If such a standard is to be found anywhere in any way hale and whole, it is in the Catholic Church which has preserved it much like the Benedictines of old preserved the pagan classics in their scriptoria. She shouts it from the the seven hills of Rome, but also from the Collis Vaticanus, in the person of Benedict XVI all dressed in white, who warns about the tyranny of relativism. Most of his words are devoured, put into soundbites or misinterpreted, before they reach the people. Some of his words fall rocky ground, where they yield no fruit for want of soil. Some of his words fall among thorns of materialism and of lust, and are choked out of life. Thus, for various reasons, the rich in modern culture, and poor in the tradition, walk empty away, though their pockets are laden with their paper money and their latex condoms. They walk away looking like Lewis's urban blockheads and trousered apes: men without chests. Thus far none but the powerless, the anawim, seem to listen. And they wait, this faithful remnant, for the time that the seed the Pope is trying to plant should grab root, grow, and bear fruit and should yield thirtyfold and sixtyfold and a hundredfold.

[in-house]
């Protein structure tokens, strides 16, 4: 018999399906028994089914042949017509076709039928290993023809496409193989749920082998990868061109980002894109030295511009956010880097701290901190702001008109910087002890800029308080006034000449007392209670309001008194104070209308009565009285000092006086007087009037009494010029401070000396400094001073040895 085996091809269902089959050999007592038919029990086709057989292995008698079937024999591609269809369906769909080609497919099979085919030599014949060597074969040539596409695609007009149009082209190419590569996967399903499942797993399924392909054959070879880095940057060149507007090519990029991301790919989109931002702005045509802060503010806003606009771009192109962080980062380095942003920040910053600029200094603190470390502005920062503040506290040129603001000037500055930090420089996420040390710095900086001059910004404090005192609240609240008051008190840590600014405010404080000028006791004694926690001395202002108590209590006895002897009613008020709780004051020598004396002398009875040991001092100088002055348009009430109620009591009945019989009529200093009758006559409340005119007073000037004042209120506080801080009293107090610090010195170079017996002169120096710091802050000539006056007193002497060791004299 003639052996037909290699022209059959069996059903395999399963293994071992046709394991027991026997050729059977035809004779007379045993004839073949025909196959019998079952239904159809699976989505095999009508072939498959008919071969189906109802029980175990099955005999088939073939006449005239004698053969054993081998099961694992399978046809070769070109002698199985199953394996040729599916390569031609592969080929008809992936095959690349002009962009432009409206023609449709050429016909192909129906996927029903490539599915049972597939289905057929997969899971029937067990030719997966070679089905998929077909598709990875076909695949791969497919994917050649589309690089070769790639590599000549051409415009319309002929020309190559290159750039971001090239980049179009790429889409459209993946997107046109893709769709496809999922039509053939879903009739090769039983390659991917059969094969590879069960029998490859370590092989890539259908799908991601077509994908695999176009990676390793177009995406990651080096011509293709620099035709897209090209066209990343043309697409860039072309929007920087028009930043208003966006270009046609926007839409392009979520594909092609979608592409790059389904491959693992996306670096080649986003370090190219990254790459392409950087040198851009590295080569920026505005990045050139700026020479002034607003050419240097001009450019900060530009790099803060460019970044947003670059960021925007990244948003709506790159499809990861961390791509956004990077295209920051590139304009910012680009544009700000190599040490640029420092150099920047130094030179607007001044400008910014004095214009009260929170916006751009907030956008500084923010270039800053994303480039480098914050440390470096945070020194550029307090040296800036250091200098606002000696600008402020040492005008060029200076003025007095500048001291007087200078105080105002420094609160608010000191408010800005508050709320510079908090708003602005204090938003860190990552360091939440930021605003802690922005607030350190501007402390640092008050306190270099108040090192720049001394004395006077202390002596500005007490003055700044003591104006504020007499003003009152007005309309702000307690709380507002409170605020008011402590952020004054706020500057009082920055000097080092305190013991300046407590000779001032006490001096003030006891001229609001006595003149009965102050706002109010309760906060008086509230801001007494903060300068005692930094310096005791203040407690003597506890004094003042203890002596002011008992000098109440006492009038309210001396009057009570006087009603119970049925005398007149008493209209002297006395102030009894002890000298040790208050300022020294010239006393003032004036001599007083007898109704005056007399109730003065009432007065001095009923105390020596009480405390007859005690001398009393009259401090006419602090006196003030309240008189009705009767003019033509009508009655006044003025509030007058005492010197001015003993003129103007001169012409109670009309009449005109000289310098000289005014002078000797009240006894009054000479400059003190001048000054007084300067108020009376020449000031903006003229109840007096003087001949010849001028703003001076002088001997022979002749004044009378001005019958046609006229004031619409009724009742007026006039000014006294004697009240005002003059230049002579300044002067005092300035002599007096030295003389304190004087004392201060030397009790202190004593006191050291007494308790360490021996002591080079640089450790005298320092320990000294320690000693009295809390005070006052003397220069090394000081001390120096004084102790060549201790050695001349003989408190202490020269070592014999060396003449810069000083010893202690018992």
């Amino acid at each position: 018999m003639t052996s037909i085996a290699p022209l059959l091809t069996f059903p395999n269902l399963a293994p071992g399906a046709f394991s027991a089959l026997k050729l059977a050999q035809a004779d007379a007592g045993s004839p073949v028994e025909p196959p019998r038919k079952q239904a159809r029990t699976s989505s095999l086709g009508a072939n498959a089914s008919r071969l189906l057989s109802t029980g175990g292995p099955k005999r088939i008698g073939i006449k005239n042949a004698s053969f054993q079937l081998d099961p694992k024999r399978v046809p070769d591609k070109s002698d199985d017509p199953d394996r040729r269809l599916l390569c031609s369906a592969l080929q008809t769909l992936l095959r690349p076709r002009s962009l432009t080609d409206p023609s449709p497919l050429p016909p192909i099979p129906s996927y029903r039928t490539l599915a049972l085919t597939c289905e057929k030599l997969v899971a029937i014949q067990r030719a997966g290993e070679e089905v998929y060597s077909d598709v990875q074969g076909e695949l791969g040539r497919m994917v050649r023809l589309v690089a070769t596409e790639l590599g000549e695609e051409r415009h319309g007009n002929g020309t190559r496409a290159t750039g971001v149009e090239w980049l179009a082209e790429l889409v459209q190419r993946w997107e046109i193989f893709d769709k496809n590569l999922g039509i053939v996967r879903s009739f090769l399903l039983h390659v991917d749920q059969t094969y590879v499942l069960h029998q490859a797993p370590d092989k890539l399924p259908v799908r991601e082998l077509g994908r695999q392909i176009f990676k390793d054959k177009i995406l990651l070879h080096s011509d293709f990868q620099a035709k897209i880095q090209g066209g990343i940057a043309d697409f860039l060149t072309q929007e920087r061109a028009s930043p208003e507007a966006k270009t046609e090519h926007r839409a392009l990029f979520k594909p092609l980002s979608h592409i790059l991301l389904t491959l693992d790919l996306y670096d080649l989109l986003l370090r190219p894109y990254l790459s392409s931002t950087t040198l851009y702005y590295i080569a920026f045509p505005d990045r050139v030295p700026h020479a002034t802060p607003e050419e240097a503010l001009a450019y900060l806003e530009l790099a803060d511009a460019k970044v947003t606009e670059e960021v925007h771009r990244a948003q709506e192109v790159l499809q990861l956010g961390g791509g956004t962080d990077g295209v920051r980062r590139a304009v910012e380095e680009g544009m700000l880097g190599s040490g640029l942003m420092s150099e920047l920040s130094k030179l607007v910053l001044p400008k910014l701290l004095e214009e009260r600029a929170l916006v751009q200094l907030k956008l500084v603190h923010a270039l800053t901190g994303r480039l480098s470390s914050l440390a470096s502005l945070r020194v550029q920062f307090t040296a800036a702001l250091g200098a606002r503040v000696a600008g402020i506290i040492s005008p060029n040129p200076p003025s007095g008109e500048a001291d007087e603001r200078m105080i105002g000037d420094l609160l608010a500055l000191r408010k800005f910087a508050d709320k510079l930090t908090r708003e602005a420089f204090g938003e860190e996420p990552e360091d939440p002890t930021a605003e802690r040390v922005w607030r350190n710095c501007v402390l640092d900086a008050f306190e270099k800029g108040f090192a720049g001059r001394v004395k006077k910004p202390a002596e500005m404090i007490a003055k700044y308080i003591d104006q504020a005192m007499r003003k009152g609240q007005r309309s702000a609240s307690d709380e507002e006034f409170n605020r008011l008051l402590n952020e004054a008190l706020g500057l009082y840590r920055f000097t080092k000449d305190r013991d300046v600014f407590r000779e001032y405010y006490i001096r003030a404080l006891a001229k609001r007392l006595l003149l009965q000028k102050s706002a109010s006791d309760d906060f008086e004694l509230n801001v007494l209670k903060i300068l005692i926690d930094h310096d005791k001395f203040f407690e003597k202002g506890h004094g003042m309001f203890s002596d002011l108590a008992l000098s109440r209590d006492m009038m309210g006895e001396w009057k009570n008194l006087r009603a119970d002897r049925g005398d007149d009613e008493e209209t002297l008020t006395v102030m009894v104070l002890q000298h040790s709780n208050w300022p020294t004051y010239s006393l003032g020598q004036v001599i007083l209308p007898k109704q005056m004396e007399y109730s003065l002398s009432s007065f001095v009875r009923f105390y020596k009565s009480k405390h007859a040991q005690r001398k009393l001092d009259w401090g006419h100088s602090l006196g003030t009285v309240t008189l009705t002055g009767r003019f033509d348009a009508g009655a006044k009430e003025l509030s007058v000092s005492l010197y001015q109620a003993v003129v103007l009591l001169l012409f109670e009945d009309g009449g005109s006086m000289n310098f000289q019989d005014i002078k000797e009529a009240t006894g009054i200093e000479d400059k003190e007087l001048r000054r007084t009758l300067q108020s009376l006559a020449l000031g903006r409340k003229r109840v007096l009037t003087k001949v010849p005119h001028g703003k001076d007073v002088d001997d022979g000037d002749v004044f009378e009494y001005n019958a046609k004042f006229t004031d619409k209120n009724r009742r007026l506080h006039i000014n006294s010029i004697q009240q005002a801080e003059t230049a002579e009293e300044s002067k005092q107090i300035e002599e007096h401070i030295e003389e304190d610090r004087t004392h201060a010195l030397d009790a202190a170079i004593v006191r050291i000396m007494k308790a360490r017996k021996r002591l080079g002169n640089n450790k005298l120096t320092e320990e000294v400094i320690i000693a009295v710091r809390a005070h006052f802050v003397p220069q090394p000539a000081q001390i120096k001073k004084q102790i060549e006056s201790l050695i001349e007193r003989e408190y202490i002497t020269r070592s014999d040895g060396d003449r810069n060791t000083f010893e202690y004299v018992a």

*Margate was a popular local resort for Londoners and other English vacationers.
**Again using an pseudonym so as to charitably (or maybe not so charitably given the connotation attached to the name) to protect the author, C. S. Lewis is referring to E. G. Biaggini's The Reading and Writing of English (1936). Orbilius refers to the Roman grammarian and language teacher (114 BC – c. 14 BC), Lucius Orbilius Pupillus. The Roman poet Horace (Epistulae II.1, 70) called him Orbilius Plagosus or "Orbilius the Flogger" because of his abuse of pupils who translated Homer's Greek poorly.